IS the aviation business a no-go area for competition? It certainly looked that way yesterday when IAG (the British Airways-Iberia merger with links to American Airlines) announced that it had agreed to buy bmi (formerly British Midland) for 172 million pounds from Lufthansa which bought it from Sir Michael Bishop for 223 million pounds about two years ago but no longer needs it.
Sir Richard Branson and his Virgin Atlantic had very much wanted to buy bmi from Lufthansa but was apparently overbid by IAG.
It is probably fair to say that neither IAG nor Virgin was much interested in bmi as a going concern. What most attracted them were the take-off and landing slots at Heathrow Airport which bmi has owned since its transatlantic days. With possession of these IAG will increase its share of Heathrow slots to 53 per cent, consolidating its position as the airport's most powerful carrier.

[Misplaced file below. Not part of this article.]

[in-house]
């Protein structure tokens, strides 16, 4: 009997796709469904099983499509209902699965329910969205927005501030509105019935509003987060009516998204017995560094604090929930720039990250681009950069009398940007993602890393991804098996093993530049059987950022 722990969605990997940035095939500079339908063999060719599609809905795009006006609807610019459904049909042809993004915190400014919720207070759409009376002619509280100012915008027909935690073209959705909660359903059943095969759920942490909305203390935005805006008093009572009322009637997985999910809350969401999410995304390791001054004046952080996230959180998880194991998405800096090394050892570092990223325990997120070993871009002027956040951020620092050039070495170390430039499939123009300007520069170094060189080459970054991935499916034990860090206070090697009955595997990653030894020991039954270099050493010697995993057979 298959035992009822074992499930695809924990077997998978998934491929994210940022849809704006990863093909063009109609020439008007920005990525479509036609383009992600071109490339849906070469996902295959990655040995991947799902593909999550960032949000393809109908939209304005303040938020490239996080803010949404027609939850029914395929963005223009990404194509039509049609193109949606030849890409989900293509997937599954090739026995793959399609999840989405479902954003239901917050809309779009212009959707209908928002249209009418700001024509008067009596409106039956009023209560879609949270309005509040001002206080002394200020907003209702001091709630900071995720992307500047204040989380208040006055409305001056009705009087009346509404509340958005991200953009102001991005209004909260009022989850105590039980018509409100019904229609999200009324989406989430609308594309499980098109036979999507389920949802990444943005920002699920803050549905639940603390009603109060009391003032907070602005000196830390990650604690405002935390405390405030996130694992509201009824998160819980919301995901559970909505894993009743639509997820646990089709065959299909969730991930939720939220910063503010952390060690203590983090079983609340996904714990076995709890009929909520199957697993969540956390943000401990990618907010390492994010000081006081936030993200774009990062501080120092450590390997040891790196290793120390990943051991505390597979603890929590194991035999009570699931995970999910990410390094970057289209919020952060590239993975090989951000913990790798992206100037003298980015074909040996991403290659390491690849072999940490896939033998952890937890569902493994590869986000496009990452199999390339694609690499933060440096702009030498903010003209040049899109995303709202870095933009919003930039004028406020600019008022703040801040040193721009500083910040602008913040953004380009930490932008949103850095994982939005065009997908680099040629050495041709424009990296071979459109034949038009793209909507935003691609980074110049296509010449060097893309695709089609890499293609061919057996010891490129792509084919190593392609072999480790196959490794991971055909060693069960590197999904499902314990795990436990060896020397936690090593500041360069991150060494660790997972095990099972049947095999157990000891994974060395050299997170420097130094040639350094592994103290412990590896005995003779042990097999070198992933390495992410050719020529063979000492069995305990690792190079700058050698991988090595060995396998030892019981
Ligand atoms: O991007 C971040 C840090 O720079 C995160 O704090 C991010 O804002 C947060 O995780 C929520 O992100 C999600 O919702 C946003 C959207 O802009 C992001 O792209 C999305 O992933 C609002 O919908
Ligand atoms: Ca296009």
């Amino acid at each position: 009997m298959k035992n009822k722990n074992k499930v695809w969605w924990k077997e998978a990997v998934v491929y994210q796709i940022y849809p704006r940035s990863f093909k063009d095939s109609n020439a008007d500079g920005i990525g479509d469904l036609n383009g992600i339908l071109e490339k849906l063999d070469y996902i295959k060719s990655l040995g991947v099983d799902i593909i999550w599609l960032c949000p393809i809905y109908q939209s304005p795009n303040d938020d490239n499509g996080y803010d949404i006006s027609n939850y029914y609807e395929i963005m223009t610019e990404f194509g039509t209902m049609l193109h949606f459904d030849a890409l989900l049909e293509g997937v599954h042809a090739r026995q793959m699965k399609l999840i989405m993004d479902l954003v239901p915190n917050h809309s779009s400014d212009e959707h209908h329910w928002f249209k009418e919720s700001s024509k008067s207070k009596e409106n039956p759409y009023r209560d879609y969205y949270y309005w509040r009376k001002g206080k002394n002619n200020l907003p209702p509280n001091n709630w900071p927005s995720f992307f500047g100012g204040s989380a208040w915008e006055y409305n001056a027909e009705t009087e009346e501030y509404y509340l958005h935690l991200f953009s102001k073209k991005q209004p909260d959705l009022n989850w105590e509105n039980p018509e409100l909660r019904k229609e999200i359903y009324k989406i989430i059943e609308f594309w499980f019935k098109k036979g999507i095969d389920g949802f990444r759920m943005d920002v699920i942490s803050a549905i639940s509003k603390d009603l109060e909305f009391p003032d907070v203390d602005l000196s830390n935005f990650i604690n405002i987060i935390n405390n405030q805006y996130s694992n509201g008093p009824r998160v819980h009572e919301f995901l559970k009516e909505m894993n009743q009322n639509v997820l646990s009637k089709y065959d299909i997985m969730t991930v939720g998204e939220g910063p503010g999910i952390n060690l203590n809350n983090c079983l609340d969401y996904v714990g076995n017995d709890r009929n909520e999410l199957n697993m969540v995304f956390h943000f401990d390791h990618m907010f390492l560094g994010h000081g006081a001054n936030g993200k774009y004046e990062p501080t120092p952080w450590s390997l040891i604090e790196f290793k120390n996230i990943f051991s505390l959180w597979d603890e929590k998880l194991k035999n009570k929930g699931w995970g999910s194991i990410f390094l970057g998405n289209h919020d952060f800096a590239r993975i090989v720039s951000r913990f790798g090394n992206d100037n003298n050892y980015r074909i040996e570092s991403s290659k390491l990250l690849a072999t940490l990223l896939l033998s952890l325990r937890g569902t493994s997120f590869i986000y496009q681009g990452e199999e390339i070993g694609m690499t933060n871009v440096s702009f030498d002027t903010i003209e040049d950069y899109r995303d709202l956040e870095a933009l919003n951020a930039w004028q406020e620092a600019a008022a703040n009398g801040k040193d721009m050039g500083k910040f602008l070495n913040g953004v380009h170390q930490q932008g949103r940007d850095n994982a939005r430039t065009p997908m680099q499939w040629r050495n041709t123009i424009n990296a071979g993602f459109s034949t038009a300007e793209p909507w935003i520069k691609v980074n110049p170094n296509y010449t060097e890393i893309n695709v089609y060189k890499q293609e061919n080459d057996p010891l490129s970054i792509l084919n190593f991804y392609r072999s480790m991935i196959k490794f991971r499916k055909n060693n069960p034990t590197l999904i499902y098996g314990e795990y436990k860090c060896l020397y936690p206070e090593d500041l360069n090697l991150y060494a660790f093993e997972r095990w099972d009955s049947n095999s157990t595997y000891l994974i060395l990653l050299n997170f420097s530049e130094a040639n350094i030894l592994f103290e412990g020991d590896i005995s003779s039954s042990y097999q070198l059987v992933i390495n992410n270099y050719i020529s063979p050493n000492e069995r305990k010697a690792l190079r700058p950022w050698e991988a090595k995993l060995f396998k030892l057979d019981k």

If Virgin had been successful its share would still have been a modest 10 per cent. No wonder that Branson says he will fight this IAG-Lufthansa deal with all the means open to him as a restriction of competition and, to put it plainly, a case of screwing the travelling public. IAG boss Willie Walsh swats Virgin aside and argues that airlines need to strengthen themselves to survive in current and anticipated conditions.